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Designing the Home Advantage

by Shaun Fuentes, first published on October 8th,2023

Home-field advantage is caused by many factors that collectively affect the mental and physical conditions of athletes. If you’re a sports enthusiast, you know the weight that home-field advantage has on the performance of a team.

It has been consistently found—not only in team sports, such as football, cricket and basketball but also in individual sports, like tennis—that players win more often when playing at home.

Imagine that you’re walking into a stadium surrounded by scores of people cheering for you on your every move. Now, imagine that you are a member of the visiting team and have absolutely no support from the crowd. One might argue that professional athletes are adept at staying focused and not letting such things affect them.

At most venues in the United States, like during the Concacaf Gold Cup, the team bus must pass through some sort of public road before getting to the drop-off point. And, as is the case with the US venues, the players come off the bus in an area that the public has no access to or sight of.

In Central America, it’s not always the same. For instance, the recent Nations League away match to El Salvador was played at the Jorge Gonzales Stadium which is situated parallel to a major roadway. When the T&T team bus arrived at the stadium, any regular member of the public and moreso home fans at the venue had easy sight of the players and staff, all standing just about four metres away from the team bus.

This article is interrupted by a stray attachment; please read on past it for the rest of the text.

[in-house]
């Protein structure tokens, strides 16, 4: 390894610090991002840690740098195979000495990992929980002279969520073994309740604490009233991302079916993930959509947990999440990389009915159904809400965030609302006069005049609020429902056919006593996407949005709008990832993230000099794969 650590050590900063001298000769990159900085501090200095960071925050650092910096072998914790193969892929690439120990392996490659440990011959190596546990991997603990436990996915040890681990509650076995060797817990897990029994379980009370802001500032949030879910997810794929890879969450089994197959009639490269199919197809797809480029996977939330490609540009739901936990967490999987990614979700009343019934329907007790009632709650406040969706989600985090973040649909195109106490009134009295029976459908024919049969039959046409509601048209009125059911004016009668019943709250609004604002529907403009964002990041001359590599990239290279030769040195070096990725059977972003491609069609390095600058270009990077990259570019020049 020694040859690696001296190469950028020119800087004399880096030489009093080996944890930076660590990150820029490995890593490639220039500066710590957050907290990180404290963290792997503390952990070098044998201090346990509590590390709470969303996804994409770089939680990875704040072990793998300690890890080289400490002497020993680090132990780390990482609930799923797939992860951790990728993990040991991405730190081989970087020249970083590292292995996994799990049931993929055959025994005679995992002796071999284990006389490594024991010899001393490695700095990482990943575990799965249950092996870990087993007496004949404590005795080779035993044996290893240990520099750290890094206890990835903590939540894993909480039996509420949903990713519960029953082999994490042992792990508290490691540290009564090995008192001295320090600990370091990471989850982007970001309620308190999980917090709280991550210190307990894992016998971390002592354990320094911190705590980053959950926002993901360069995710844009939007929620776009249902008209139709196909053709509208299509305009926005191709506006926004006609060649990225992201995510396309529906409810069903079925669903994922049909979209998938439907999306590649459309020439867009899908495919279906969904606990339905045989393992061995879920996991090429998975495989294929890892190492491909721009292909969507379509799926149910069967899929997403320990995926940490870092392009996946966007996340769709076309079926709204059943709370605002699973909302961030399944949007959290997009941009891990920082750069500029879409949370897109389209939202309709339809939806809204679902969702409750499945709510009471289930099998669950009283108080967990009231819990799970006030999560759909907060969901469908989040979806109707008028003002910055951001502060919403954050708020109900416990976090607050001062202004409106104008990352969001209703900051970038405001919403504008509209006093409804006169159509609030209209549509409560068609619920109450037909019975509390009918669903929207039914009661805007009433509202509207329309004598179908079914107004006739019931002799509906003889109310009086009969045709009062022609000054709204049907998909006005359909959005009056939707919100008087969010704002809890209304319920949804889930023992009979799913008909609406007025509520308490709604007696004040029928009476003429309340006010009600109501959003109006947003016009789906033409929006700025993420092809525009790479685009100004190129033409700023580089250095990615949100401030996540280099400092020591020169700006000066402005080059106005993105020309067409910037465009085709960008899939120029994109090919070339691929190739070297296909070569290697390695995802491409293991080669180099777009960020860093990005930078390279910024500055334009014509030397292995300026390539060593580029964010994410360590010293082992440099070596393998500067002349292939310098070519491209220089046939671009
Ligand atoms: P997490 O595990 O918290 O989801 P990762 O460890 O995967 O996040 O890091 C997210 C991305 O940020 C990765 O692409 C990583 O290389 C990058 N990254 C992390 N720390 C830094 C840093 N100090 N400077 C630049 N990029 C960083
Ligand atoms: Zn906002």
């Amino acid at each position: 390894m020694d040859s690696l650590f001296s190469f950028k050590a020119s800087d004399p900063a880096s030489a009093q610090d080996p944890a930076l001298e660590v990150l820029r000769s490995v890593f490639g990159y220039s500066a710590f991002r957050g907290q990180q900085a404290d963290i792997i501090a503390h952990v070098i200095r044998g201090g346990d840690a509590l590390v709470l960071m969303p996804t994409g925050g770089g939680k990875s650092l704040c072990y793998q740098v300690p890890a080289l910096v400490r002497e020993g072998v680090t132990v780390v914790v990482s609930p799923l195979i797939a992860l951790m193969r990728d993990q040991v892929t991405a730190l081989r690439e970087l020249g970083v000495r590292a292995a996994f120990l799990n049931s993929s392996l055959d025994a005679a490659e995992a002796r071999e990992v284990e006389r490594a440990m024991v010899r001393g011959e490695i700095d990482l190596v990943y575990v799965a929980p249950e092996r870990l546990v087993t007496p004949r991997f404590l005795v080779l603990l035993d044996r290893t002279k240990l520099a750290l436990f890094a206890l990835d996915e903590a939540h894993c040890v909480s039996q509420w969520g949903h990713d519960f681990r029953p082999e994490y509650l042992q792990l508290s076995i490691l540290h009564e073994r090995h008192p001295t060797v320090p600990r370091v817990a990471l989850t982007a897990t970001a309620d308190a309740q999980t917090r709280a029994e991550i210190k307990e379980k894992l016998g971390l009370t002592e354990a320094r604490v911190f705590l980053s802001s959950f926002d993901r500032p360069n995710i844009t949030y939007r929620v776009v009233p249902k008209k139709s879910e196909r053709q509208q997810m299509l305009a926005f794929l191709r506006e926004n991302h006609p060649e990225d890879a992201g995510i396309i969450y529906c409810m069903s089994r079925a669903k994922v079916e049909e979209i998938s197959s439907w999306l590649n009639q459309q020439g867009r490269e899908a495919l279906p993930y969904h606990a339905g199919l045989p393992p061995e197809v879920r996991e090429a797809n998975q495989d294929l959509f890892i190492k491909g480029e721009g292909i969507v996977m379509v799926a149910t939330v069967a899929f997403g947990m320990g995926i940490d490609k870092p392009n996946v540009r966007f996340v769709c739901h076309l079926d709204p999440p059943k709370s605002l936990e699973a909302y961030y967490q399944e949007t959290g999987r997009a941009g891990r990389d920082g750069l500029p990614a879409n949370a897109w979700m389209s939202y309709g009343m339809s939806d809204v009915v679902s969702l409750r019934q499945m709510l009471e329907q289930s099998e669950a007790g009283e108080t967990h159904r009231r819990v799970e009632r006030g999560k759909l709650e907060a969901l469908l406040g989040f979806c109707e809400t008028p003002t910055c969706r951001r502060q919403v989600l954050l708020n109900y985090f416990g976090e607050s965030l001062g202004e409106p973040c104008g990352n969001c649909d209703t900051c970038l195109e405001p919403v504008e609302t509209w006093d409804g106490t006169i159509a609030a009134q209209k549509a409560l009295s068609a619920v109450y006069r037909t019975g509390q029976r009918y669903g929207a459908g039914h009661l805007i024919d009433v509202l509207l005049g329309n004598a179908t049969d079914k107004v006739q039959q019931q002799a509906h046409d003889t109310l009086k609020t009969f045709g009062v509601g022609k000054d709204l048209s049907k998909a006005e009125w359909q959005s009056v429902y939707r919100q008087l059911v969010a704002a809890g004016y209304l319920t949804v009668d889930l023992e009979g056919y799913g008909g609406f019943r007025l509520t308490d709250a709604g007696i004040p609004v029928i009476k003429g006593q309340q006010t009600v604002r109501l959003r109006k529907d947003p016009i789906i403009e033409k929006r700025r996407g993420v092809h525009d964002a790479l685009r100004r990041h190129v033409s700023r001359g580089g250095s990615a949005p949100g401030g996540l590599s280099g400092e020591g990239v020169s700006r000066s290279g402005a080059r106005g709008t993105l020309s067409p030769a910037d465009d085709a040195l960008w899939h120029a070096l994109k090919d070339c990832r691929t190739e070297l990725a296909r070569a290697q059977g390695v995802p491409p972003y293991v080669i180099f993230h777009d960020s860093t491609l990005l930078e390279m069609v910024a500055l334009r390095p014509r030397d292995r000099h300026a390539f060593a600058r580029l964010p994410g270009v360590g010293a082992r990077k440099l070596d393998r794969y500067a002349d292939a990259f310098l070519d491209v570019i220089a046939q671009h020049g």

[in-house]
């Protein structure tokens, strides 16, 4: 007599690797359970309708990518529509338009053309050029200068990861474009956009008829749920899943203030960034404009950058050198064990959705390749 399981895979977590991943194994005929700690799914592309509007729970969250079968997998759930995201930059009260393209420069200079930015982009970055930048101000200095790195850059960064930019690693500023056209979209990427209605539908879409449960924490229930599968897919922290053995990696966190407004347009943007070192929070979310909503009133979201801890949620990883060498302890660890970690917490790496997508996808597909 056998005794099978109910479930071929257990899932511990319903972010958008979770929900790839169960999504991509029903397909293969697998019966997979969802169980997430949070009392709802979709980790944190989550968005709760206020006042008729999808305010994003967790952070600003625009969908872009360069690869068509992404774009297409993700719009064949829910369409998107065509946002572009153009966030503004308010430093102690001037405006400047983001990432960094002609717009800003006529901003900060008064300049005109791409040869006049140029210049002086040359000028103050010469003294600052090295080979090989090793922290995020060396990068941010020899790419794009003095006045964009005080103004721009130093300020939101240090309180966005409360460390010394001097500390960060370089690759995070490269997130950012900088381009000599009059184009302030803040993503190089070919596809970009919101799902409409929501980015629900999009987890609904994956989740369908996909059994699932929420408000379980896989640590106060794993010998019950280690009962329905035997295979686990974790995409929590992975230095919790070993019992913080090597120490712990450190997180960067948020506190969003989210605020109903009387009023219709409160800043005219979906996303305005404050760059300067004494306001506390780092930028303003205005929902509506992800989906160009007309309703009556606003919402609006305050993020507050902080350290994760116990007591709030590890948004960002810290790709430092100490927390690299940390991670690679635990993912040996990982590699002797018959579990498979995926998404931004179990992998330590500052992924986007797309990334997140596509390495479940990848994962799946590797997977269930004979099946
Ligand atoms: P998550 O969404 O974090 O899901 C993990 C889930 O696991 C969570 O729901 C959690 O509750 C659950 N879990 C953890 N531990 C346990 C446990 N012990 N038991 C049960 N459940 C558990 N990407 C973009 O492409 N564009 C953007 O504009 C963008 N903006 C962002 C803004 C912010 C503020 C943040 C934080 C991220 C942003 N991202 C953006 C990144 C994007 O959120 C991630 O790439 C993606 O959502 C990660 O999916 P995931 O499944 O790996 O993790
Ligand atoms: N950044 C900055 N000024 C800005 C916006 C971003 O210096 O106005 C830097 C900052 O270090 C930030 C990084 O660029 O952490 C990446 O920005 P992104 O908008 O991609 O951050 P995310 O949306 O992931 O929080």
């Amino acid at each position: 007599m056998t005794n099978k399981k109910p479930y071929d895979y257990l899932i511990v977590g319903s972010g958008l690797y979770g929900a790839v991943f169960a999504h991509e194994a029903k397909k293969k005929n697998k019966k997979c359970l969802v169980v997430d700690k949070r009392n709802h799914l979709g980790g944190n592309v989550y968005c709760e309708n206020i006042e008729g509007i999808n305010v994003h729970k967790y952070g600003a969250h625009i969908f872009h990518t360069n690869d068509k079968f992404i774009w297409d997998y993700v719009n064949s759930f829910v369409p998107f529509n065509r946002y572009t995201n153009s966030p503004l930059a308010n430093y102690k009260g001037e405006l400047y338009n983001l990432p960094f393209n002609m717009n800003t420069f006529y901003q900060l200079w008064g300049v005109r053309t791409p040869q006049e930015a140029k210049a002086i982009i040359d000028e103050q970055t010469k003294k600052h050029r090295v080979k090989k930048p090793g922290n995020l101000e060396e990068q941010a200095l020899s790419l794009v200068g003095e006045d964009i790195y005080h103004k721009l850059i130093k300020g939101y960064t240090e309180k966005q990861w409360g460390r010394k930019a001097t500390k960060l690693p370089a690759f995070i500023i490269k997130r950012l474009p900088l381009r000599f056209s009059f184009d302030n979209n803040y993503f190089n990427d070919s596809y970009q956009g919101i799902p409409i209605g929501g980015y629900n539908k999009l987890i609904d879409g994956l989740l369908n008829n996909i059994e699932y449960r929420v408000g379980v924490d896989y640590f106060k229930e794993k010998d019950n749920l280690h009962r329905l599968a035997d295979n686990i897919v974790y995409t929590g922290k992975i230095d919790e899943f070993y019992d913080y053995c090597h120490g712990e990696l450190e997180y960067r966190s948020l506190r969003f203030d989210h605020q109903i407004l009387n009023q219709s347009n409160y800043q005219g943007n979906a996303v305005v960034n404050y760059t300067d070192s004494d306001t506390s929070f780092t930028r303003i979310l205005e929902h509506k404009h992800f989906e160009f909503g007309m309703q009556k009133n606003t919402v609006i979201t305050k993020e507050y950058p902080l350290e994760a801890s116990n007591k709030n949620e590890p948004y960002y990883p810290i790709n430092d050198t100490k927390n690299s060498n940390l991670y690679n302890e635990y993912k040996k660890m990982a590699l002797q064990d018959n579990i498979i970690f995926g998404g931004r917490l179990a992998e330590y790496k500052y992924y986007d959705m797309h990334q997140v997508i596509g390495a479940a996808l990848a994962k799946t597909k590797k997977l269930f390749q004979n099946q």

This meant that the jeers and all possible forms of intimidating acts from the home fans were difficult to avoid even with the presence of police and security officers with shields. The argument may be that it did not affect the T&T players because of the 3-2 end result but it does in fact play its part. The memory remains with you particularly when having to show up next time around.

T&T goalkeeper Denzil Smith and forward Malcolm Shaw come off the team bus ahead of their Concacaf Nations League 2-1 victory over the United States at the Hasely Crawford Stadium, Port of Spain in November, 2023

Thousands of people encouraging players of the home team and cheering for them will boost their confidence and motivate them And if the team happens to be playing below expectations, the displeasure conveyed by the crowd puts the players back on their toes.

The massive crowd support that a home team gets often puts the referee in a tough spot. All the jeering and cheering of the fans can pressure the referee into being more lenient with the home team… and with good reason! We’ve actually seen officials confess to this in recent times.

An athlete who has travelled away from home for a game is thrown into unfamiliar surroundings, where they’re not sure what they will be eating, and where their bed is not nearly as comfortable as the one they usually sleep in. After all, there’s really no place like home. It’s a major reason why a lot of the top teams in world sport either national or club level, go above and beyond when possible to provide the best comfort and condition for their athletes.